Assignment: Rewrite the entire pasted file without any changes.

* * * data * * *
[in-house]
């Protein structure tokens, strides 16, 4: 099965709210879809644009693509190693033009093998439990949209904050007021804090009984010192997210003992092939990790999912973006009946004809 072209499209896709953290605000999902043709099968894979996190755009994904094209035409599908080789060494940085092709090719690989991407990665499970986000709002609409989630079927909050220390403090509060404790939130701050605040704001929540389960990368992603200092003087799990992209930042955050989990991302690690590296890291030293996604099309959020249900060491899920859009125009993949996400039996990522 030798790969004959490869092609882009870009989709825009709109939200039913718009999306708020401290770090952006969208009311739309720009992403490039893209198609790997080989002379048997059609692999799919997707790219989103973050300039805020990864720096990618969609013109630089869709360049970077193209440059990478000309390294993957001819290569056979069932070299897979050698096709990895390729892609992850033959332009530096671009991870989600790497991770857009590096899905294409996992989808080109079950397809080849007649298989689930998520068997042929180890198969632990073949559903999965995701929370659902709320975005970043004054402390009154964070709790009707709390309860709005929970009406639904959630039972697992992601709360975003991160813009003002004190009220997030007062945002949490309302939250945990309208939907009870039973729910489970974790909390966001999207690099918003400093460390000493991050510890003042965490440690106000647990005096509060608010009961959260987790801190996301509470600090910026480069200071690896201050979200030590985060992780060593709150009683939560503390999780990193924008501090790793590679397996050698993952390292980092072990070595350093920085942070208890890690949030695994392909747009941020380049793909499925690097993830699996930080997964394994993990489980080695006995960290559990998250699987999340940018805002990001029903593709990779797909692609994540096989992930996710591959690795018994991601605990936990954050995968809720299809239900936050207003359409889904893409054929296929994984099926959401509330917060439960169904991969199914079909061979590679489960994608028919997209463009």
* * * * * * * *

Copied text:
[in-house]
């Protein structure tokens, strides 16, 4: 099965709210879809644009693509190693033009093998439990949209904050007021804090009984010192997210003992092939990790999912973006009946004809 072209499209896709953290605000999902043709099968894979996190755009994904094209035409599908080789060494940085092709090719690989991407990665499970986000709002609409989630079927909050220390403090509060404790939130701050605040704001929540389960990368992603200092003087799990992209930042955050989990991302690690590296890291030293996604099309959020249900060491899920859009125009993949996400039996990522 030798790969004959490869092609882009870009989709825009709109939200039913718009999306708020401290770090952006969208009311739309720009992403490039893209198609790997080989002379048997059609692999799919997707790219989103973050300039805020990864720096990618969609013109630089869709360049970077193209440059990478000309390294993957001819290569056979069932070299897979050698096709990895390729892609992850033959332009530096671009991870989600790497991770857009590096899905294409996992989808080109079950397809080849007649298989689930998520068997042929180890198969632990073949559903999965995701929370659902709320975005970043004054402390009154964070709790009707709390309860709005929970009406639904959630039972697992992601709360975003991160813009003002004190009220997030007062945002949490309302939250945990309208939907009870039973729910489970974790909390966001999207690099918003400093460390000493991050510890003042965490440690106000647990005096509060608010009961959260987790801190996301509470600090910026480069200071690896201050979200030590985060992780060593709150009683939560503390999780990193924008501090790793590679397996050698993952390292980092072990070595350093920085942070208890890690949030695994392909747009941020380049793909499925690097993830699996930080997964394994993990489980080695006995960290559990998250699987999340940018805002990001029903593709990779797909692609994540096989992930996710591959690795018994991601605990936990954050995968809720299809239900936050207003359409889904893409054929296929994984099926959401509330917060439960169904991969199914079909061979590679489960994608028919997209463009």